• the radiative method is a method wirelessly transmitting a signal by using an antenna, such as a monopole or planar inverted-F antenna (PIFA). Radiation is generated as electric fields or magnetic fields changing according to time affect each other, and a signal may be received according to polarization features of incident waves when there is an antenna in the same frequency.
  • an antenna such as a monopole or planar inverted-F antenna (PIFA).
  • the inductive coupling method is a method of generating a strong magnetic field in one direction by winding a coil a plurality of times, and generating coupling by approaching a coil resonating at a similar frequency.
  • the non-radiative method is a method of using evanescent wave coupling that moves electric waves between two media resonating at the same frequency through a short distance electromagnetic field.
  • each of the MRAM semiconductor layers LA 1 through LAn includes a mode register 366 capable of programming various functions, features, and modes of the corresponding MRAM semiconductor layers LA 1 through LAn.
  • the mode register 366 may have the same function as the mode register 330 of FIG. 33 .
  • Each MRAM chip in the module structures of FIGS. 33 through 35 described above may include the plurality of MRAM semiconductor layers LA 1 through LAn, such as described in FIG. 36 .
  • FIG. 37 is a diagram of a memory system 370 including an MRAM 373 , according to one exemplary embodiment.
  • the memory system 370 includes optical links 371 A and 371 B, a controller 372 , and the MRAM 373 .
  • the optical links 371 A and 371 B interconnect the controller 372 and the MRAM 373 .
  • the controller 372 includes a control unit 374 , a first transmitter 375 , and a first receiver 376 .
  • the control unit 374 transmits a first electric signal SN 1 to the first transmitter 375 .
  • the first electric signal SN 1 may include, for example, command signals, clock signals, address signals, or write data transmitted to the MRAM 373 .
  • the first transmitter 375 includes a first optical modulator 375 A that converts the first electric signal SN 1 to a first optical transmission signal OPTIEC and transmits the first optical transmission signal OPTIEC to the optical link 371 A.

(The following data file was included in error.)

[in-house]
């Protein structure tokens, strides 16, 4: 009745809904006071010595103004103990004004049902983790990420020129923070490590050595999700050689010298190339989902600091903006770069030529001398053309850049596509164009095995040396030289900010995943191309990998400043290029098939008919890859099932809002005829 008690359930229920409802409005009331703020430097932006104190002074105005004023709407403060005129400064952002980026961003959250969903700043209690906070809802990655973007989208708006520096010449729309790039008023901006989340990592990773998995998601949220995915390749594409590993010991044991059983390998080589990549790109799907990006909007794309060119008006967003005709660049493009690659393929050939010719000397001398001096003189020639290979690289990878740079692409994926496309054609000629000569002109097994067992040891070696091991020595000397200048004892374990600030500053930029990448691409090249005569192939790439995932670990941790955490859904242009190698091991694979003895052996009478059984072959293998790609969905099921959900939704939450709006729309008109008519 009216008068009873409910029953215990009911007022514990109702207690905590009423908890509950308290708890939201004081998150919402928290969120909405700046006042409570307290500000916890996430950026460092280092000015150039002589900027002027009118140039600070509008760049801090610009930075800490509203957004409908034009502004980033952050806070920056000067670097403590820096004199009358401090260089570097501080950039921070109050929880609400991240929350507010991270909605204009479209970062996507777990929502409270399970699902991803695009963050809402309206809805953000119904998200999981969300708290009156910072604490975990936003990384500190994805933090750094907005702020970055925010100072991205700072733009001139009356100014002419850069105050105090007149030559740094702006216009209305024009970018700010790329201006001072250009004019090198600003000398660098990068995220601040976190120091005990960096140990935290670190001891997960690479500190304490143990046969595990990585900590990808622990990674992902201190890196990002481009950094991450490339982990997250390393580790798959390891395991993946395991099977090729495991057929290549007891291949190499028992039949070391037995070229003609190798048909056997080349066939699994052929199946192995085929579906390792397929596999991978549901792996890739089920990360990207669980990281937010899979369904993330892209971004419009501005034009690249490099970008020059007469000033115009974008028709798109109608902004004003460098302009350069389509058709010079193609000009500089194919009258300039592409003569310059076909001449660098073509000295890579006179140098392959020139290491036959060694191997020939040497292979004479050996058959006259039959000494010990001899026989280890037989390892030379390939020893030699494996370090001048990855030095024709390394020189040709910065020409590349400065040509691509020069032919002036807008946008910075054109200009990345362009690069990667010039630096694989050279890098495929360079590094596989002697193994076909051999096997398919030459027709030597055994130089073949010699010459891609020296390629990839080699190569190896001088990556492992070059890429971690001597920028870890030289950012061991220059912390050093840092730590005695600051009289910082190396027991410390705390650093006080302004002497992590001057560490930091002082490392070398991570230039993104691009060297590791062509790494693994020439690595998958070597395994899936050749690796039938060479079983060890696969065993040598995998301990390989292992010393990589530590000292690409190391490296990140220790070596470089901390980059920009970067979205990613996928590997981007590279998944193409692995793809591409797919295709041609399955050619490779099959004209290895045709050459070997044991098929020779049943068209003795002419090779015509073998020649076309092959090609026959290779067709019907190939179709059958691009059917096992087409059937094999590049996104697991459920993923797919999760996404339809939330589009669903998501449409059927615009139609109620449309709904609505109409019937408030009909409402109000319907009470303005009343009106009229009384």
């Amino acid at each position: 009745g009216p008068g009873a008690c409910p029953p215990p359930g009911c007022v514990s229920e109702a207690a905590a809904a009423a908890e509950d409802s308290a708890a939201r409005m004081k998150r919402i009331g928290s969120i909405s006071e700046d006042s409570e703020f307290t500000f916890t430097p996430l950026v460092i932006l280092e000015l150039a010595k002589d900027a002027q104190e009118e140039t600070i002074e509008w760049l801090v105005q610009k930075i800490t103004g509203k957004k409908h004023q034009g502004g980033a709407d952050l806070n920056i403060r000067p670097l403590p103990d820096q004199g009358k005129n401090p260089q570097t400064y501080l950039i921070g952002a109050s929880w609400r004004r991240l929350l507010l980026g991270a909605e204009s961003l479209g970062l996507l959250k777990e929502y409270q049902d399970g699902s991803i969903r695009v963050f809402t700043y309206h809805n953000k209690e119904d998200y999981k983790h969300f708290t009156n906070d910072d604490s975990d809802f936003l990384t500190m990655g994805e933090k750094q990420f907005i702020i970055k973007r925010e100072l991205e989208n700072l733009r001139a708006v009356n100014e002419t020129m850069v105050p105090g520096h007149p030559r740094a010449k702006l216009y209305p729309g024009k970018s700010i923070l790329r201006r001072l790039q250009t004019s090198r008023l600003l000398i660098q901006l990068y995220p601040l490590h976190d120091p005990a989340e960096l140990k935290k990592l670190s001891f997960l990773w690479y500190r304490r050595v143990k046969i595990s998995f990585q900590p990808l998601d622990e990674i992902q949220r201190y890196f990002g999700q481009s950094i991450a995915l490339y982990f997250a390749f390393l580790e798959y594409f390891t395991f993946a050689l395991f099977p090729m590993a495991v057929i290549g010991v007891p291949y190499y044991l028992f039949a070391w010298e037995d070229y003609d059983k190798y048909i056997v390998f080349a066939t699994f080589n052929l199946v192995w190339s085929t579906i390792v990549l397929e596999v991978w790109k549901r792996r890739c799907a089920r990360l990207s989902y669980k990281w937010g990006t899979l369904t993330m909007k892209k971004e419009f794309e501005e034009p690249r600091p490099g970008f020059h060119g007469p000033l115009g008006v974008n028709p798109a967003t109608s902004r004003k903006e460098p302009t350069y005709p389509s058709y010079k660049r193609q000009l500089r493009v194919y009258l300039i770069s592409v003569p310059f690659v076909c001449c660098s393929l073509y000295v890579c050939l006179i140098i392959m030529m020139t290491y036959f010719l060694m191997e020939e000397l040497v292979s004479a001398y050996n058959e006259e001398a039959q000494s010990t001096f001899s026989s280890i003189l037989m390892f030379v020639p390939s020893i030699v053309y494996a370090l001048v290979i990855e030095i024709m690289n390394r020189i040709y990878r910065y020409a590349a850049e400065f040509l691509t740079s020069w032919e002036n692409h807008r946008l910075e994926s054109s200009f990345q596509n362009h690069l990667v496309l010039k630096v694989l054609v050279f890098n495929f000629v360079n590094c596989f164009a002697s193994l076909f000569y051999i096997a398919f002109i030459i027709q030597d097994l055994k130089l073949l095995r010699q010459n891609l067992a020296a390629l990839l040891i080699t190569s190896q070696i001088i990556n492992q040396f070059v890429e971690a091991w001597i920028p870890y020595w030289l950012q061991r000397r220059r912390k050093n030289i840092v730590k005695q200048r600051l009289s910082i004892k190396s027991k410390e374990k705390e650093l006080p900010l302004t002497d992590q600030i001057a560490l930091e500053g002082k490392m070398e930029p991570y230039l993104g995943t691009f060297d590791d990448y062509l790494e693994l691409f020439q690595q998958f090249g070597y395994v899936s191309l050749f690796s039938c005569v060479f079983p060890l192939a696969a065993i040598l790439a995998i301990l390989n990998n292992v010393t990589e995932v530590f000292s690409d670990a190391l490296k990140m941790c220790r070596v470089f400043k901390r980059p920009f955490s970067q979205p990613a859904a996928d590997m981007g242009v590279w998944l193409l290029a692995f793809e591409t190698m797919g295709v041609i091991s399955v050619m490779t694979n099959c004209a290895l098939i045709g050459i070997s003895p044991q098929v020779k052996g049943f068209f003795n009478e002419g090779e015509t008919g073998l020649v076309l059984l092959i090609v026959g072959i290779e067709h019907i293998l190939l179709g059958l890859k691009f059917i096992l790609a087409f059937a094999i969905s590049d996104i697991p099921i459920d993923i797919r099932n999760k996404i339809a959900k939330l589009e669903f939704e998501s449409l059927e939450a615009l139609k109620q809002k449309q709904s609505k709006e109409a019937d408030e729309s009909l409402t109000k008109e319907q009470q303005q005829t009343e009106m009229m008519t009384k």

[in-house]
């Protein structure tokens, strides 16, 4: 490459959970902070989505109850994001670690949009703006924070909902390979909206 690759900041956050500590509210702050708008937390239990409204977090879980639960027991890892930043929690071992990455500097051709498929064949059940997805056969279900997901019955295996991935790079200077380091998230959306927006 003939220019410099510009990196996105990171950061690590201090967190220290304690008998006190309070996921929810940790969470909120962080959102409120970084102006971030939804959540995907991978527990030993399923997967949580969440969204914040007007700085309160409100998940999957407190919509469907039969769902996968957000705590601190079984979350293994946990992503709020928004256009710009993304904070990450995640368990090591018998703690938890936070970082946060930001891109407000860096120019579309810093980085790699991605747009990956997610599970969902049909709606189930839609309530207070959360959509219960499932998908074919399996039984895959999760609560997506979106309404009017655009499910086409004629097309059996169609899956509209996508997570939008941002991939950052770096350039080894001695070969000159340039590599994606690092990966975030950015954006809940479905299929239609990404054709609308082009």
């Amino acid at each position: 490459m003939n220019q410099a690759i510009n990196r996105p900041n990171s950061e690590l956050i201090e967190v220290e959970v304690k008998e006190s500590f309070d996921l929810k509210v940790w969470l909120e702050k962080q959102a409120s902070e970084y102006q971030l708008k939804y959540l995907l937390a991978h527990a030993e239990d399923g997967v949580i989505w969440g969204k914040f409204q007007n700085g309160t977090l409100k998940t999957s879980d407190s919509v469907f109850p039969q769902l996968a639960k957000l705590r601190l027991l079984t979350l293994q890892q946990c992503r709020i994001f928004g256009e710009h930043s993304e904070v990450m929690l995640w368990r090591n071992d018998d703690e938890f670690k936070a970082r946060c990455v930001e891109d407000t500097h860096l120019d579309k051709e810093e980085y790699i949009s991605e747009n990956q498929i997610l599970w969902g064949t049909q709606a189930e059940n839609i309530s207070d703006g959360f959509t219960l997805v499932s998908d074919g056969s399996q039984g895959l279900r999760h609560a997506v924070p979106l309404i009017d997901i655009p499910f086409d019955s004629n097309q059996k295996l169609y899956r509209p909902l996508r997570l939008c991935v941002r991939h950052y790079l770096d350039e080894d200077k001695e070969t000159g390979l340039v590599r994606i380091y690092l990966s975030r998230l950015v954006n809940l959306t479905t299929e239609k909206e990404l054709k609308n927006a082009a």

• the first optical transmission signal OPTIEC may be transmitted, for example, in a serial communication through the optical link 371 A.
  • the first receiver 376 includes a first optical modulator 376 B that converts a second optical reception signal OPT 2 OC received from the optical link 371 B to a second electric signal SN 2 , and transmits the second electric signal SN 2 to the control unit 374 .
  • the MRAM 373 includes a second receiver 377 , a memory region 378 including an STT_MRAM cell, and a second transmitter 379 . Also, the MRAM 373 may include a mode register capable of programming various functions, features, and modes of the MRAM 373 .
  • the second receiver 377 includes a second optical modulator 377 A that converts a first optical reception signal OPT 1 OC received from the optical link 371 A to the first electric signal SN 1 , and transmits the first electric signal SN 1 to the memory region 378 .
  • write data is written in the STT-MRAM cell in response to the first electric signal SN 1 , or data read from the memory region 378 is transmitted to the second transmitter 379 as the second electric signal SN 2 .
  • the second electric signal SN 2 may include clock signals and read data transmitted to the controller 372 .
  • the second transmitter 379 includes a second optical modulator 379 B that converts the second electric signal SN 2 to a second optical data signal OPT 2 EC, and transmits the second optical data signal OPT 2 EC to the optical link 371 B.
  • the second optical data signal OPT 2 EC may be transmitted, for example, in a serial communication through the optical link 371 B.
  • FIG. 38 is a diagram of a data processing system 380 including an MRAM, according to another exemplary embodiment.
  • the data processing system 380 includes a first device 381 , a second device 382 , and a plurality of optical links 383 and 384 .
  • the first and second devices 381 and 382 may communicate an optical signal, for example, via a serial communication.
  • the first device 381 may include an MRAM 385 A, a first light source 386 A, a first optical modulator 387 A capable of performing an electric to optical conversion operation, and a first optical de-modulator 388 A capable of performing an optical to electric conversion operation.